Benefiting from the cool ocean air that flows into Malibu Canyon, the afternoon shadows of Goat Buttes, their north-facing aspect, and the sustaining waters of Malibu Creek and Century Lake, the 100-year-old coast redwoods in Malibu Creek State Park appear to be thriving.
Coast redwoods are not endemic to Southern California. According to Los Padres Forestwatch, the southernmost stand of naturally-occurring coast redwoods is on the coast about 200 miles north of Malibu Creek State Park in an area of Los Padres National Forest designated the Southern Redwood Botanical Area.
Numerous redwoods have been planted in Southern California, and not all of them are doing well. A reprint of the 2004 article “What’s up with the redwoods?” by James Downer, originally available as a resource link on the Urban Forest Ecosystems Institute website, discusses a dramatic decline in coast redwoods planted in Ventura County and describes some of the problems facing this wonderful tree.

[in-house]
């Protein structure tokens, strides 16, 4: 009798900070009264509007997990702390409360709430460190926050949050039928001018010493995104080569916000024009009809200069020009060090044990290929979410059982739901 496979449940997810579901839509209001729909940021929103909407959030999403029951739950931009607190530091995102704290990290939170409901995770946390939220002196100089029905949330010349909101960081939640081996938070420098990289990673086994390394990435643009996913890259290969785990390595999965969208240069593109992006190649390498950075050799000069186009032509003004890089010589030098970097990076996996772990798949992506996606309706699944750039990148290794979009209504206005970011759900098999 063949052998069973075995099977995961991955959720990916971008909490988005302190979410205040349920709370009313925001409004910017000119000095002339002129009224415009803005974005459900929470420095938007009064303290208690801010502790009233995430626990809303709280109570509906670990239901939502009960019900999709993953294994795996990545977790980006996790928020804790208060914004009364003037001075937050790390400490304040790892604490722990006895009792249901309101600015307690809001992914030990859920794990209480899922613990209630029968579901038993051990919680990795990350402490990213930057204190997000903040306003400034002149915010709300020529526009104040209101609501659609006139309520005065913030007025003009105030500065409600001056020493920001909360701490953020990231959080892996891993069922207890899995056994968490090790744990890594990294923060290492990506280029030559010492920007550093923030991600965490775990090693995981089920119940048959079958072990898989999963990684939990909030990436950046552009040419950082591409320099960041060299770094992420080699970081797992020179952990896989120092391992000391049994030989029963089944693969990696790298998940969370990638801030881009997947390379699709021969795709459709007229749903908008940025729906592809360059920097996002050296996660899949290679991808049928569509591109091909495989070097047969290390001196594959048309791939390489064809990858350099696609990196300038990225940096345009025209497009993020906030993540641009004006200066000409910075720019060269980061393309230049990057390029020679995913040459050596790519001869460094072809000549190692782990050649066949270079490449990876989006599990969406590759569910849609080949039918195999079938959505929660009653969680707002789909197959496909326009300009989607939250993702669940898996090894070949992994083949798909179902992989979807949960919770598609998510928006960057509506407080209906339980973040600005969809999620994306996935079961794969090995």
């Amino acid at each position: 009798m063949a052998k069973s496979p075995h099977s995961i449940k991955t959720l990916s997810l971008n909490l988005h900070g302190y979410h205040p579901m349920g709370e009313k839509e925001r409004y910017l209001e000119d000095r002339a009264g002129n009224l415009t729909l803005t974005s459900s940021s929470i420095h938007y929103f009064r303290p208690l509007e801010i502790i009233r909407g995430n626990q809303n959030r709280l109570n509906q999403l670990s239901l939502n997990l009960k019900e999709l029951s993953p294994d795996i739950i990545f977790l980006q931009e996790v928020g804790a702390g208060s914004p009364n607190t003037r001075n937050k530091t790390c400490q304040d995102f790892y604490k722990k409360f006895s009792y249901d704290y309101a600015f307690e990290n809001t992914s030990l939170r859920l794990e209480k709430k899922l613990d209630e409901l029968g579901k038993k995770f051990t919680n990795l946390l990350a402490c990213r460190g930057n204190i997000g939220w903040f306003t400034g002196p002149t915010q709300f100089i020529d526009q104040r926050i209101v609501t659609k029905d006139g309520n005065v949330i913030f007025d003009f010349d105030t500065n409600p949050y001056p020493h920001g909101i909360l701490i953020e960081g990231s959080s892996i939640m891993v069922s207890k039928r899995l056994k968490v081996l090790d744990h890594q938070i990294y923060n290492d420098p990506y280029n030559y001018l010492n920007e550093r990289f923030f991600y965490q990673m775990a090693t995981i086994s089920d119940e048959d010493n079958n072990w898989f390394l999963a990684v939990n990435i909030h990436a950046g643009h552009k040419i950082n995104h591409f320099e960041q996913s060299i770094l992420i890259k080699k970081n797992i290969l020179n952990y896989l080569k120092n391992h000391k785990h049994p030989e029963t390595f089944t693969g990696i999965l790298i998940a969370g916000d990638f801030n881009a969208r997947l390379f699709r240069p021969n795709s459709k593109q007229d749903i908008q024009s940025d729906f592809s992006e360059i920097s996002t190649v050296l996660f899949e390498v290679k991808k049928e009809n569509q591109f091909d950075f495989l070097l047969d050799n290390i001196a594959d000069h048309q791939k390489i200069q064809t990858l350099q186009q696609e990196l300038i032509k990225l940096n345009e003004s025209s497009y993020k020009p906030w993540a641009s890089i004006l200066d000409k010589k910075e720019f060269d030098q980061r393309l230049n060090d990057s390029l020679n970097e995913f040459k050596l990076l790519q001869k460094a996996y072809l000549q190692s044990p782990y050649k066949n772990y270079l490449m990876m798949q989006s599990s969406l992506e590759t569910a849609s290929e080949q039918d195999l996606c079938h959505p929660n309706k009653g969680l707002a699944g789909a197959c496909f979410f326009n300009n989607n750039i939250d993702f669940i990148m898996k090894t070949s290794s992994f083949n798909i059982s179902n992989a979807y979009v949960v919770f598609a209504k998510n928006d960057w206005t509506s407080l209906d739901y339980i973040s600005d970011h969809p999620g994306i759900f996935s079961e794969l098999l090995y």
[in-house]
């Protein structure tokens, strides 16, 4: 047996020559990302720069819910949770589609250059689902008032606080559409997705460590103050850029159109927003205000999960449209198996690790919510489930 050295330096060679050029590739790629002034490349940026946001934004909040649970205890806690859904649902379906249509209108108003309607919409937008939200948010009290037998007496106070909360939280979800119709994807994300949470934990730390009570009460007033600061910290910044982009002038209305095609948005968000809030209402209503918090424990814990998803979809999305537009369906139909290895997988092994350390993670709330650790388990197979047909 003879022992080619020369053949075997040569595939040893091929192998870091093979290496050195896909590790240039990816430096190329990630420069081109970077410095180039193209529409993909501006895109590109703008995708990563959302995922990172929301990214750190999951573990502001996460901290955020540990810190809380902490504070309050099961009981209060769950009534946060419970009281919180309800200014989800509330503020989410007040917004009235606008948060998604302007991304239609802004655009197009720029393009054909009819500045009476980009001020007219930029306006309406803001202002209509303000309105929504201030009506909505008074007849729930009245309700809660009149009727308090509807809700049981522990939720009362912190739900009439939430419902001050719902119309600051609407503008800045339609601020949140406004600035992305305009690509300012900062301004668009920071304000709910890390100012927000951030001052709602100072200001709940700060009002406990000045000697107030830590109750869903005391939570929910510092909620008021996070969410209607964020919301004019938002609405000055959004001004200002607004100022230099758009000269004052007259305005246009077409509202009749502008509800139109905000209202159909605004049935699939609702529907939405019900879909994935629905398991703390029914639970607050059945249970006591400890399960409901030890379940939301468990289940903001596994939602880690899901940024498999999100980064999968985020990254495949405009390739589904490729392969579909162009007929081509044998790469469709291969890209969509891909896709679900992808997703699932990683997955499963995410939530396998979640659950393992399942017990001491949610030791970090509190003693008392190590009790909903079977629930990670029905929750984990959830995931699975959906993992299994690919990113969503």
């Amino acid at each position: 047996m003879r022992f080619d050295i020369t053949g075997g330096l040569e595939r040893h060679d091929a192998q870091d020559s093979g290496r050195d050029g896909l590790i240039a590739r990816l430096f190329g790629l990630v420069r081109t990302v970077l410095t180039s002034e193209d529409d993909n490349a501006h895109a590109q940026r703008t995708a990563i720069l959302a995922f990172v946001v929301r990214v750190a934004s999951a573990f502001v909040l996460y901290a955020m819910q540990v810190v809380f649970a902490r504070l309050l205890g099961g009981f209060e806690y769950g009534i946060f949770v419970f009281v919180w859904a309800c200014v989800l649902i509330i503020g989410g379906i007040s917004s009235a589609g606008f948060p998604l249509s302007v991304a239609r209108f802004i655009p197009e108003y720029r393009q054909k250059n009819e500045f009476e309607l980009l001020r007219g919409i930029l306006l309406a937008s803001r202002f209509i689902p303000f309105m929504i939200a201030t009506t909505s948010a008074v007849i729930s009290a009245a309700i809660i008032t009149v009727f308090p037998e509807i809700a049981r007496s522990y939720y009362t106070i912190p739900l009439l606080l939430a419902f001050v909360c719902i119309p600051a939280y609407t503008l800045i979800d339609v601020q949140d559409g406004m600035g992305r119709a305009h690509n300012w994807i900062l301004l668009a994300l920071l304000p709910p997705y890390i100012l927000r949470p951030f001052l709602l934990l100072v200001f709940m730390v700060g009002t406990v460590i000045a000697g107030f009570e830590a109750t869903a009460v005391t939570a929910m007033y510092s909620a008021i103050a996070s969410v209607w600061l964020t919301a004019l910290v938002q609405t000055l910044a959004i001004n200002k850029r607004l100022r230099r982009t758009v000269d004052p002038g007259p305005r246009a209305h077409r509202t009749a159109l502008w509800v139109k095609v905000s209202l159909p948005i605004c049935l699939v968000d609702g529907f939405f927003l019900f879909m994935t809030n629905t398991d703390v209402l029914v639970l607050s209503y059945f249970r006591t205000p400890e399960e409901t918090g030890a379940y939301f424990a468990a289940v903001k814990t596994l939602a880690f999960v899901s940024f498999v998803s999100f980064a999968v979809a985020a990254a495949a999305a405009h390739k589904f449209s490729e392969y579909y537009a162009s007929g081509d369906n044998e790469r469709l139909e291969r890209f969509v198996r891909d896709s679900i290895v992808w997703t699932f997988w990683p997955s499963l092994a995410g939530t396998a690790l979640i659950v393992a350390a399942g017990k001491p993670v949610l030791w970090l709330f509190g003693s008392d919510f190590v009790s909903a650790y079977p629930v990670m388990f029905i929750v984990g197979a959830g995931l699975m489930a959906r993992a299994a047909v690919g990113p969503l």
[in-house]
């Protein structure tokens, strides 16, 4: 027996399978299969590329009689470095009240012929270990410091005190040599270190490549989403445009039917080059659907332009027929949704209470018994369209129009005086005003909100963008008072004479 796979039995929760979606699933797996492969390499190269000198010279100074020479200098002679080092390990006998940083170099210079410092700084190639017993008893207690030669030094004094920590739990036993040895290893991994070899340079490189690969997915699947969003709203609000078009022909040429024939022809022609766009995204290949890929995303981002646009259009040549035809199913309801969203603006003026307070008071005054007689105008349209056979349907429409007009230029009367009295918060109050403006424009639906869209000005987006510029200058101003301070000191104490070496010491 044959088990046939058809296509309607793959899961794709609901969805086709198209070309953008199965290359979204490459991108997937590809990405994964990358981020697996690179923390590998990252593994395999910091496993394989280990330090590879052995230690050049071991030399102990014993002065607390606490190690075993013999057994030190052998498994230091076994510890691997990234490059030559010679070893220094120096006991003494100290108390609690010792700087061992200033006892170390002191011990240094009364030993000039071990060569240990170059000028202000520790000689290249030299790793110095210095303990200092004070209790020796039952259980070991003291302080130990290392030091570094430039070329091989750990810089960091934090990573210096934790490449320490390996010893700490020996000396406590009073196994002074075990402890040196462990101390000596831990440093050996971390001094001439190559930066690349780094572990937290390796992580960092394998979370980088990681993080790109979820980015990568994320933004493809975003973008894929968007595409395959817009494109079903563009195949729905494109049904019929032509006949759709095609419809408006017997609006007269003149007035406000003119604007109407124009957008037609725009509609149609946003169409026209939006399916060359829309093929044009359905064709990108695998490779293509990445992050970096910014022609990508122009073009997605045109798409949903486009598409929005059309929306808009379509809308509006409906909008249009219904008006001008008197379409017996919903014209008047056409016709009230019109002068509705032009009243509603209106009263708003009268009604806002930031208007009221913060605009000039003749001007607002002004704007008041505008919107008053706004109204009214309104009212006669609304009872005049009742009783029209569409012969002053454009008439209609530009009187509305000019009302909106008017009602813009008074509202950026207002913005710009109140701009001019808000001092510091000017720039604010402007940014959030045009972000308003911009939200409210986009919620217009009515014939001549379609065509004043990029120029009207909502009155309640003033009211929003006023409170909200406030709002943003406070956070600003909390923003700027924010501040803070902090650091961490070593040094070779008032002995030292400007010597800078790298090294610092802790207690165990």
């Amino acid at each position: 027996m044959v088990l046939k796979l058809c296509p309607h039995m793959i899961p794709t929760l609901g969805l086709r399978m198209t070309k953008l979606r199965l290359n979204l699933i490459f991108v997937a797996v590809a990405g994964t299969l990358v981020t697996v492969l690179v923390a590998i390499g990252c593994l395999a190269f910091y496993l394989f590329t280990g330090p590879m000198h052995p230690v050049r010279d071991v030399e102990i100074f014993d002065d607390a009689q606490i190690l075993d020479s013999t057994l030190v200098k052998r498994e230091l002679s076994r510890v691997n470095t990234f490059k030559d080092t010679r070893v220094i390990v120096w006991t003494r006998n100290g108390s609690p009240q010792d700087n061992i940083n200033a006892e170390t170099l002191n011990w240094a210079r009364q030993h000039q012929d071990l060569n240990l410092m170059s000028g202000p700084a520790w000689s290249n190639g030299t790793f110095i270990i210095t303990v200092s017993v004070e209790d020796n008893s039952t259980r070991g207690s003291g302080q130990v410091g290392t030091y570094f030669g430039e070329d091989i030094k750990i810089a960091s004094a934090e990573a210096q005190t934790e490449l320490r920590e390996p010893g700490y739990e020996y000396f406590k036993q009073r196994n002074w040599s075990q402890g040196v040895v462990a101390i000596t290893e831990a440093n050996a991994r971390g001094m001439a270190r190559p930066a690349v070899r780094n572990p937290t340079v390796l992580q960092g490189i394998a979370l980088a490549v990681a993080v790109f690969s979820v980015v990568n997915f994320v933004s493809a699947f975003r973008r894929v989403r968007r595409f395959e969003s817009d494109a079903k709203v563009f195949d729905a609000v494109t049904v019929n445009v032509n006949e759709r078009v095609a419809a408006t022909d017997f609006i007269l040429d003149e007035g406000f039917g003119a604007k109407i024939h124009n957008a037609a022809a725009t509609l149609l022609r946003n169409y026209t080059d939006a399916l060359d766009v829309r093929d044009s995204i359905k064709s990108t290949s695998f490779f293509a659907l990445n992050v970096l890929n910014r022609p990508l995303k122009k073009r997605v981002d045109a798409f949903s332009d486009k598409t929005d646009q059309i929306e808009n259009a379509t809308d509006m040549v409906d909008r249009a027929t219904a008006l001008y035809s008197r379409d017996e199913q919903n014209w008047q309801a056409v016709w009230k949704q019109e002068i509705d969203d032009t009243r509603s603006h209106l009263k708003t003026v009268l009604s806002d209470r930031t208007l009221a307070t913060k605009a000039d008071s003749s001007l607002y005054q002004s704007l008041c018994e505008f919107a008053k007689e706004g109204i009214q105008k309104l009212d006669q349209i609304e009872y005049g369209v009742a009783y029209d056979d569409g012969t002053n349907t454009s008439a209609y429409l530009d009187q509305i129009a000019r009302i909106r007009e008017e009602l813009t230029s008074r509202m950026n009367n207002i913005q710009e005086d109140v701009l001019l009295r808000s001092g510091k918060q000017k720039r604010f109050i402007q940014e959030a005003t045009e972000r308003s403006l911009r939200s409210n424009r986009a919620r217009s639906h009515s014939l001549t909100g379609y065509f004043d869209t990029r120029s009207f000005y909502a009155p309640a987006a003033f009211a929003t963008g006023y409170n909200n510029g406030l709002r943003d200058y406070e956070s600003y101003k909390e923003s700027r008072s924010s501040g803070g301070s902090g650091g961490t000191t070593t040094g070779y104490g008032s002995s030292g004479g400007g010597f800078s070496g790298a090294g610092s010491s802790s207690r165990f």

Perhaps the Malibu Creek State Park redwoods have a better chance of surviving, and naturally occurring or not, will be enjoyed by Park visitors for centuries to come.
From this morning’s trail run in Malibu Creek State Park.
Some related posts: The Malibu Creek State Park Redwoods Are Dying, Malibu Creek State Park Redwoods: Fighting the Drought